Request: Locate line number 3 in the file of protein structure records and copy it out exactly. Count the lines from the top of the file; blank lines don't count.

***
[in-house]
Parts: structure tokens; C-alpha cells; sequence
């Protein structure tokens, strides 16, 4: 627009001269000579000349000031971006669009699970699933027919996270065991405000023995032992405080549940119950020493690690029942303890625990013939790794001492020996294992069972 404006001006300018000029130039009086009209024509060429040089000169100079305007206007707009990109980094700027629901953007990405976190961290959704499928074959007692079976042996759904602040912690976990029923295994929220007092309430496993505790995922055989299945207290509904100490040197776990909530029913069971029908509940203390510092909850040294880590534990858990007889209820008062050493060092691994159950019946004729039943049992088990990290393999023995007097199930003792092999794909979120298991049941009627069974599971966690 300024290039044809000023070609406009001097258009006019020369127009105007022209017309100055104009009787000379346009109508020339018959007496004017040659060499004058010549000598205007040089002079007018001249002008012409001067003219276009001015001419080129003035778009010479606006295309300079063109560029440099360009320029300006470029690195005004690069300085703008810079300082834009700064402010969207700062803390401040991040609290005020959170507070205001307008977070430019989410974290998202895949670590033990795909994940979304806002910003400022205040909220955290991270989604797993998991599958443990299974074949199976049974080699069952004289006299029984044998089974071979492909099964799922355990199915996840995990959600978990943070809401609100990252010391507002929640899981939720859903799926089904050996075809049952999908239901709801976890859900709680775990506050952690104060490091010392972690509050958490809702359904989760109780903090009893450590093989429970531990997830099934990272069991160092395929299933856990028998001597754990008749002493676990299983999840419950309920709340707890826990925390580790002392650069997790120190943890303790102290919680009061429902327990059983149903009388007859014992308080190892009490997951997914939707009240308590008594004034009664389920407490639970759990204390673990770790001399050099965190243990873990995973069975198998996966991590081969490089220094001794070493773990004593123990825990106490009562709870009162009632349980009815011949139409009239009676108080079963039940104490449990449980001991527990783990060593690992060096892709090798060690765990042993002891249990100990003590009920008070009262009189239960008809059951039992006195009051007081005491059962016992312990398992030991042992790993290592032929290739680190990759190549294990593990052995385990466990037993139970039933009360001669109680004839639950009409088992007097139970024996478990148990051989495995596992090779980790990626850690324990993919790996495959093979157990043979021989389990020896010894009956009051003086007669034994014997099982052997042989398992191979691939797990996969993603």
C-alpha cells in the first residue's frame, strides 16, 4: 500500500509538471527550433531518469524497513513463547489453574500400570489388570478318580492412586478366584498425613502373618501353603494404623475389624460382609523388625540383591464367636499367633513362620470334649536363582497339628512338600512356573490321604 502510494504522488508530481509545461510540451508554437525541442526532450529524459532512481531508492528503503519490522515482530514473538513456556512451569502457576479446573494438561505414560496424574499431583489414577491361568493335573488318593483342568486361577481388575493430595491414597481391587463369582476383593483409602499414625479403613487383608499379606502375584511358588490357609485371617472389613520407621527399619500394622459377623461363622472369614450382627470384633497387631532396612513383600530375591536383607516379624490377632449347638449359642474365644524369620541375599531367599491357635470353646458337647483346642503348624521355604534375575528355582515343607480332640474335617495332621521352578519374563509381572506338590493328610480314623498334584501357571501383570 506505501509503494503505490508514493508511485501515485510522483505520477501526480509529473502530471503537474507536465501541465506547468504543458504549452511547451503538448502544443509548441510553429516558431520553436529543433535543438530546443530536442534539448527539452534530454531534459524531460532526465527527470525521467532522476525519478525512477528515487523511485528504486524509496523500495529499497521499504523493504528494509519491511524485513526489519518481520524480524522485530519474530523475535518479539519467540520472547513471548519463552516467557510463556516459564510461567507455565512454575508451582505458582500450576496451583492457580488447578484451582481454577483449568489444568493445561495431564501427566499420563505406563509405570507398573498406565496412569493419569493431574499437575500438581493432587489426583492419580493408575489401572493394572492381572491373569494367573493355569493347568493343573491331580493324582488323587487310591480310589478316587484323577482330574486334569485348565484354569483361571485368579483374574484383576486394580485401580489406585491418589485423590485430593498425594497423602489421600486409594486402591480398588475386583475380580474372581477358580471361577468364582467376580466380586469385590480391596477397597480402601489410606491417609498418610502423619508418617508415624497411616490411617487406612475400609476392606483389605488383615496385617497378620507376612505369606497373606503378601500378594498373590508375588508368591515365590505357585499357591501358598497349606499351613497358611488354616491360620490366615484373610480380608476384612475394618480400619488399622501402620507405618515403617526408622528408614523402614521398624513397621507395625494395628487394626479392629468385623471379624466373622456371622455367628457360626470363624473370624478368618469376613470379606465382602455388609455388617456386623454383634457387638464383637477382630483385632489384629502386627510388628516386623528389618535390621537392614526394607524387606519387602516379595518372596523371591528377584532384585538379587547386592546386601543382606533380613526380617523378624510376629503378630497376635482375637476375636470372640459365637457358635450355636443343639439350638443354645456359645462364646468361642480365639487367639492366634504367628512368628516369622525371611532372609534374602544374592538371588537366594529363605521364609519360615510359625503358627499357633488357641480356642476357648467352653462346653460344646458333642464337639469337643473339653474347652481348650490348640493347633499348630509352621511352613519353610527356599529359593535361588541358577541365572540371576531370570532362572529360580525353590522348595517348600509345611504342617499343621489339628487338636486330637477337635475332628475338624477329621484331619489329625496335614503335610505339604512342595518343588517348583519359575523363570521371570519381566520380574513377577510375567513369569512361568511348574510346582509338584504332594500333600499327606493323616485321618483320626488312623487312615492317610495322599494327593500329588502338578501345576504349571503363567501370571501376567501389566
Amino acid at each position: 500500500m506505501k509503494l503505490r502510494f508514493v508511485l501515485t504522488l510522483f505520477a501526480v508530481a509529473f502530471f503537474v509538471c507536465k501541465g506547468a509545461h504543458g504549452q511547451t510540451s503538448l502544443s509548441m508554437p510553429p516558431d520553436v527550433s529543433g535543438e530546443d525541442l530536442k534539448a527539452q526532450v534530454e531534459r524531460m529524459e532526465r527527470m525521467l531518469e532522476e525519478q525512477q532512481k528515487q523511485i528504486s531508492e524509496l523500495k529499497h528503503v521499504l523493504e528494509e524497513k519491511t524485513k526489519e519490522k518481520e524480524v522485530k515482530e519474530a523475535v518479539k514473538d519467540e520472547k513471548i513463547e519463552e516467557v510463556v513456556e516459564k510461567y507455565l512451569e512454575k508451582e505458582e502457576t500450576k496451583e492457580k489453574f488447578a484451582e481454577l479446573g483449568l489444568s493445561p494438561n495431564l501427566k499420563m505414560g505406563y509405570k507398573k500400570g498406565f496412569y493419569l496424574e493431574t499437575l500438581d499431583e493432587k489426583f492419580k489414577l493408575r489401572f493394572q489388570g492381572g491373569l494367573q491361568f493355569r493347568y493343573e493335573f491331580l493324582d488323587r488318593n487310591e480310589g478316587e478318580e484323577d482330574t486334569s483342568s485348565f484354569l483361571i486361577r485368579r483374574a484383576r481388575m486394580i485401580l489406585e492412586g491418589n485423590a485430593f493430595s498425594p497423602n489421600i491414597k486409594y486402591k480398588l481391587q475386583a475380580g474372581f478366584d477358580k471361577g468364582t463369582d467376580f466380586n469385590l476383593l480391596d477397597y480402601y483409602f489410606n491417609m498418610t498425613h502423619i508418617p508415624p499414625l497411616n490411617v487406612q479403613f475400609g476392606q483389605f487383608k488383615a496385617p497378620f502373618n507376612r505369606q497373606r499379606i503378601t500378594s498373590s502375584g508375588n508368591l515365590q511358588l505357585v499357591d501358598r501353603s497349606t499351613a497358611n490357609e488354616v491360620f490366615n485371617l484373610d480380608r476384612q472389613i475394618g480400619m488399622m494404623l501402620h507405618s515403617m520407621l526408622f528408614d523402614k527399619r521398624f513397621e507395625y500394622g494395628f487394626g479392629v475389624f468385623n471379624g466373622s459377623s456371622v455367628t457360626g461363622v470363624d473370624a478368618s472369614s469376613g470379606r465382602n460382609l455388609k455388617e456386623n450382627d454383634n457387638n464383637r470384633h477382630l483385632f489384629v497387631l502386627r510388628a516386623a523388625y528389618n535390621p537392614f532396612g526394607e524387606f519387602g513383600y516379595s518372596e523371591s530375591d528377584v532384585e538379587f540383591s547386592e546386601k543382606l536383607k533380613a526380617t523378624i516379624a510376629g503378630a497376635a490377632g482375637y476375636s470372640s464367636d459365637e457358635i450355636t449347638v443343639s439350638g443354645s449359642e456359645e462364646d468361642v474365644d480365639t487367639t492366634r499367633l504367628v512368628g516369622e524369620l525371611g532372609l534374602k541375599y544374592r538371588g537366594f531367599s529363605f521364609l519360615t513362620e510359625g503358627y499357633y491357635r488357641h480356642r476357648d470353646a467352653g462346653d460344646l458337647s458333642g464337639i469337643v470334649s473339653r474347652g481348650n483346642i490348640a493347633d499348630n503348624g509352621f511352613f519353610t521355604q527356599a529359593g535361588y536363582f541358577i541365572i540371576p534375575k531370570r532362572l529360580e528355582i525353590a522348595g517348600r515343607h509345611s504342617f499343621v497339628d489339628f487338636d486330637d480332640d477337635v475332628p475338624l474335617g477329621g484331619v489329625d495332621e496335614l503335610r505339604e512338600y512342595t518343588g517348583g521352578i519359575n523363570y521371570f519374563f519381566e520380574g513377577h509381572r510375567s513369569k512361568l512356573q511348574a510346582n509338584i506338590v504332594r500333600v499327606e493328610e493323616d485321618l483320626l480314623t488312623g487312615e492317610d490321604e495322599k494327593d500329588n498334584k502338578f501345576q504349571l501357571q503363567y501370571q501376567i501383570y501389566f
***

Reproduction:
């Protein structure tokens, strides 16, 4: 627009001269000579000349000031971006669009699970699933027919996270065991405000023995032992405080549940119950020493690690029942303890625990013939790794001492020996294992069972 404006001006300018000029130039009086009209024509060429040089000169100079305007206007707009990109980094700027629901953007990405976190961290959704499928074959007692079976042996759904602040912690976990029923295994929220007092309430496993505790995922055989299945207290509904100490040197776990909530029913069971029908509940203390510092909850040294880590534990858990007889209820008062050493060092691994159950019946004729039943049992088990990290393999023995007097199930003792092999794909979120298991049941009627069974599971966690 300024290039044809000023070609406009001097258009006019020369127009105007022209017309100055104009009787000379346009109508020339018959007496004017040659060499004058010549000598205007040089002079007018001249002008012409001067003219276009001015001419080129003035778009010479606006295309300079063109560029440099360009320029300006470029690195005004690069300085703008810079300082834009700064402010969207700062803390401040991040609290005020959170507070205001307008977070430019989410974290998202895949670590033990795909994940979304806002910003400022205040909220955290991270989604797993998991599958443990299974074949199976049974080699069952004289006299029984044998089974071979492909099964799922355990199915996840995990959600978990943070809401609100990252010391507002929640899981939720859903799926089904050996075809049952999908239901709801976890859900709680775990506050952690104060490091010392972690509050958490809702359904989760109780903090009893450590093989429970531990997830099934990272069991160092395929299933856990028998001597754990008749002493676990299983999840419950309920709340707890826990925390580790002392650069997790120190943890303790102290919680009061429902327990059983149903009388007859014992308080190892009490997951997914939707009240308590008594004034009664389920407490639970759990204390673990770790001399050099965190243990873990995973069975198998996966991590081969490089220094001794070493773990004593123990825990106490009562709870009162009632349980009815011949139409009239009676108080079963039940104490449990449980001991527990783990060593690992060096892709090798060690765990042993002891249990100990003590009920008070009262009189239960008809059951039992006195009051007081005491059962016992312990398992030991042992790993290592032929290739680190990759190549294990593990052995385990466990037993139970039933009360001669109680004839639950009409088992007097139970024996478990148990051989495995596992090779980790990626850690324990993919790996495959093979157990043979021989389990020896010894009956009051003086007669034994014997099982052997042989398992191979691939797990996969993603």